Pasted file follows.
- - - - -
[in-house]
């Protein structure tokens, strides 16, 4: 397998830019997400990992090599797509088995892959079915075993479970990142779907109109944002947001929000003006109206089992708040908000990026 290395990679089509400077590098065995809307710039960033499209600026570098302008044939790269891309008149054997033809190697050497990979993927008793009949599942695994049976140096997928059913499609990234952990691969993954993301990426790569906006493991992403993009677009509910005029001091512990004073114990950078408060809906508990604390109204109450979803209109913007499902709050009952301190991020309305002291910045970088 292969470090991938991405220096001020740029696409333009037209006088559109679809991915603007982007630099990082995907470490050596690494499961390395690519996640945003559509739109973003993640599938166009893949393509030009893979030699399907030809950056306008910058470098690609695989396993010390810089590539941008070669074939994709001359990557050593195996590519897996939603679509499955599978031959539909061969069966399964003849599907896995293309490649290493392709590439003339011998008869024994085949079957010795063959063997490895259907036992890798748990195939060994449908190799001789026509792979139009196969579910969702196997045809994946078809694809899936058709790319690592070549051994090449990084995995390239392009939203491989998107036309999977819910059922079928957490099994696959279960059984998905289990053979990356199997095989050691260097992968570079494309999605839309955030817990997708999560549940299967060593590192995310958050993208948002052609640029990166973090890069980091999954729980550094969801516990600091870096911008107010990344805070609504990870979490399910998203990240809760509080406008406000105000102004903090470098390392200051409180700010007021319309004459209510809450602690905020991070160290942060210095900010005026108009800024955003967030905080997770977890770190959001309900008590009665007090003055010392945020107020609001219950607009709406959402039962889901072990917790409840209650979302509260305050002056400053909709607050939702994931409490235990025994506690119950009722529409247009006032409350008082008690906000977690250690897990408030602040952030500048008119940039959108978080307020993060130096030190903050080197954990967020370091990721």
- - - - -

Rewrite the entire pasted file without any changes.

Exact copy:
[in-house]
């Protein structure tokens, strides 16, 4: 397998830019997400990992090599797509088995892959079915075993479970990142779907109109944002947001929000003006109206089992708040908000990026 290395990679089509400077590098065995809307710039960033499209600026570098302008044939790269891309008149054997033809190697050497990979993927008793009949599942695994049976140096997928059913499609990234952990691969993954993301990426790569906006493991992403993009677009509910005029001091512990004073114990950078408060809906508990604390109204109450979803209109913007499902709050009952301190991020309305002291910045970088 292969470090991938991405220096001020740029696409333009037209006088559109679809991915603007982007630099990082995907470490050596690494499961390395690519996640945003559509739109973003993640599938166009893949393509030009893979030699399907030809950056306008910058470098690609695989396993010390810089590539941008070669074939994709001359990557050593195996590519897996939603679509499955599978031959539909061969069966399964003849599907896995293309490649290493392709590439003339011998008869024994085949079957010795063959063997490895259907036992890798748990195939060994449908190799001789026509792979139009196969579910969702196997045809994946078809694809899936058709790319690592070549051994090449990084995995390239392009939203491989998107036309999977819910059922079928957490099994696959279960059984998905289990053979990356199997095989050691260097992968570079494309999605839309955030817990997708999560549940299967060593590192995310958050993208948002052609640029990166973090890069980091999954729980550094969801516990600091870096911008107010990344805070609504990870979490399910998203990240809760509080406008406000105000102004903090470098390392200051409180700010007021319309004459209510809450602690905020991070160290942060210095900010005026108009800024955003967030905080997770977890770190959001309900008590009665007090003055010392945020107020609001219950607009709406959402039962889901072990917790409840209650979302509260305050002056400053909709607050939702994931409490235990025994506690119950009722529409247009006032409350008082008690906000977690250690897990408030602040952030500048008119940039959108978080307020993060130096030190903050080197954990967020370091990721």